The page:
10 Aug 2014

Front Page Review "Mystic Soldiers"

Reviewed by Nathan Ford

There's all manner of archive scouring going on behind the scenes everyday with recent (well, last few years) finds by Thomas Edisun's Electric Light Bulb Band and Pisces to attest that there is still gold to be found by those who know where to look. Here's another not released at the time goodie dating back to 1968 in Boston, likely the peak year of the bosstown scene. Originally released on CD in the late nineties by Big Beat Records, "Mystic Soldiers" now sees an official vinyl release (following a dodgy Akarma bootleg)courtesy of fab Spanish label Guerssen, with several bonus tracks and a much more appropriate and eye catching sleeve.

Produced under the watchful eye of Bosstown legend Alan Lorber (who also produced the Ultimate Spinach and Orpheus)and intended for release on MGM, "Mystic Soldiers" certainly has a lot going for it and apparently only remained unreleased at the time because of Stone's commitments to those other bands taking over. Personally, I've never been a huge fan of the Bosstown sound in general (although there are standout albums to be found within the genre), but Front Page Review manage to take the Bosstown template and stretch it beyond its normal confines. The weedy organ sound associated with the genre is certainly present and accounted for, but rather than dominating, it plays a supporting role here.

There's a brooding, minor-key quality at play here which occasionally recalls the Doors at their most grandiose, with some particularly nice interplay between organ and super fuzzy guitars, combining with dark lyrical content to create a pretty heavy trip that never abandons melody to prove its point. And when the clouds part (as on the lovely "Silver Children"), they prove to be just as deft with a lighter West Coast touch.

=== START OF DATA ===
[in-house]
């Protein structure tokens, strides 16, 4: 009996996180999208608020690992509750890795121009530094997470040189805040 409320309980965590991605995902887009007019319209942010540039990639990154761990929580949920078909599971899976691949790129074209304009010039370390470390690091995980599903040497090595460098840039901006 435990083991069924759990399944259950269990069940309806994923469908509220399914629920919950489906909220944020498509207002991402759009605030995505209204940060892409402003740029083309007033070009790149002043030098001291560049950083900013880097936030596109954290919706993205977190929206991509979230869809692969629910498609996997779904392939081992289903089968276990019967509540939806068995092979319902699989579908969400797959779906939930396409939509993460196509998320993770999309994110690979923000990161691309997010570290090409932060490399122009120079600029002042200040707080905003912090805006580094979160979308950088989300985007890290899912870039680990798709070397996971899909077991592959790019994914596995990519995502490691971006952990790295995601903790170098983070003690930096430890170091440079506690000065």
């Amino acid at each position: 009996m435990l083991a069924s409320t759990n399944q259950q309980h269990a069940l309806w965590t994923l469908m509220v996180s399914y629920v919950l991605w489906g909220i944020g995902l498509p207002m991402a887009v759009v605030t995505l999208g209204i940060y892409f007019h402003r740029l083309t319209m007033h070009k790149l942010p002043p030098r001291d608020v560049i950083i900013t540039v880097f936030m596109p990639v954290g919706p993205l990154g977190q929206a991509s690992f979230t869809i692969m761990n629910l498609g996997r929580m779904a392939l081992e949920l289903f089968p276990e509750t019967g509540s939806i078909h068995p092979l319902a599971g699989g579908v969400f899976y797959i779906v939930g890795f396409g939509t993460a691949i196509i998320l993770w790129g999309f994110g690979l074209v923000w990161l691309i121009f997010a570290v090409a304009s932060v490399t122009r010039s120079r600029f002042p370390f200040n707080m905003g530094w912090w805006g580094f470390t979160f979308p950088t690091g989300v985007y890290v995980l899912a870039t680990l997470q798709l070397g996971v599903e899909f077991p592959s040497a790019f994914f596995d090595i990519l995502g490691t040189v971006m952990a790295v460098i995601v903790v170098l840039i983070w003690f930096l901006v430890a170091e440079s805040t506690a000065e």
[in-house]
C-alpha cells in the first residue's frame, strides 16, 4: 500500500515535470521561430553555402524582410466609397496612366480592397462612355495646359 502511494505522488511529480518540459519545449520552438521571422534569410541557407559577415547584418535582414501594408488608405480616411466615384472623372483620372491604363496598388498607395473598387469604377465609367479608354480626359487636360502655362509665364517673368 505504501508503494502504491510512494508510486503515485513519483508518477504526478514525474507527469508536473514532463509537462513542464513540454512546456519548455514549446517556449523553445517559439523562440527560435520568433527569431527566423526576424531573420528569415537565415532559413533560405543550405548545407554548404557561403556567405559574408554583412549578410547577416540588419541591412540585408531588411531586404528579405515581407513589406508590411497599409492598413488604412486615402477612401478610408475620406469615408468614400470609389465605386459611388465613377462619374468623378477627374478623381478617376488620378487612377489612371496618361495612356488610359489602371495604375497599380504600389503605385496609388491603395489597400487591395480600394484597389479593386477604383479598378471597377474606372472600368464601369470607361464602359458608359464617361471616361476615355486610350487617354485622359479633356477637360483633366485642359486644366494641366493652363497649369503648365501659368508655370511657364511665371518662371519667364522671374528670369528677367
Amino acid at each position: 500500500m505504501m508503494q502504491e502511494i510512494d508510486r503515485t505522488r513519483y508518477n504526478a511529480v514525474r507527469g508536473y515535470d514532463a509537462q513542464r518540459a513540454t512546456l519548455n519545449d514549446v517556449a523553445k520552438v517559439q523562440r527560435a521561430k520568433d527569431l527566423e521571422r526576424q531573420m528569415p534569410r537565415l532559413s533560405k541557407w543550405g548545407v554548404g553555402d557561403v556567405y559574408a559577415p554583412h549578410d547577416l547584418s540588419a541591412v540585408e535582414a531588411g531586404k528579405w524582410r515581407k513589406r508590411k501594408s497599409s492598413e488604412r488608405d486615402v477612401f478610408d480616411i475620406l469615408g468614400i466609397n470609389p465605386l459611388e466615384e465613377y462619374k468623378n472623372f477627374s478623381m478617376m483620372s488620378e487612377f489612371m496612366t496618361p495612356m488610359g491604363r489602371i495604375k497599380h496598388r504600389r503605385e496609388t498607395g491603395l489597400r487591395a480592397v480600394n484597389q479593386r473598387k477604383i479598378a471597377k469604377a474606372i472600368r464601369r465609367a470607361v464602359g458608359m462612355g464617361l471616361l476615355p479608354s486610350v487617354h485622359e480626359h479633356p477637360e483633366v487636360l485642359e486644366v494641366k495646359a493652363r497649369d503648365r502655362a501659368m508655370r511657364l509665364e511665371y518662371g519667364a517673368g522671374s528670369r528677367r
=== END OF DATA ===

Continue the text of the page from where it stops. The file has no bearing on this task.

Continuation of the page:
Had this been released in 1968 it would undoubtedly have a stronger reputation among collectors nd hopefully this release will go some way towards increasing awareness of what (on this evidence) could have been one of the better bands on the scene. As it stands this isn't the end of the story; By 1969 lead singer / songwriter Steve Cataldo had rallied and released "Over The Hills" on ABC Probe as Saint Steven, a lauded album with a stellar reputation. The fact that "Mystic Soldiers" can be mentioned in the same breath as that album is an achievement in itself. The fact that in this listener's opinion it towers ominously over "Over The Hills" is as great a recommendation as I can make.

Guerssen's vinyl reissue is available here.
Also available digitally here.


  1. Hi.
    I own a copy of the Akarma album and I DO NOT think it's "dodgy".
    I like it very much; the pressing quality is good and the thick and heavy duty gatefold-cover ist just fantastic.
    Best regards from the "Vinyl-Digger" (can be found on Facebook) out of Hamburg, Germany.

    1. Hi Vinyl-Digger, I have certainly heard some Akarma releases with good sound quality (and others that sound terrible). By dodgy I was referring to the fact that the vast majority of their releases are bootlegs with no royalties going back to the artists who created the music in the first place, whereas all Guerssen releases are properly licensed.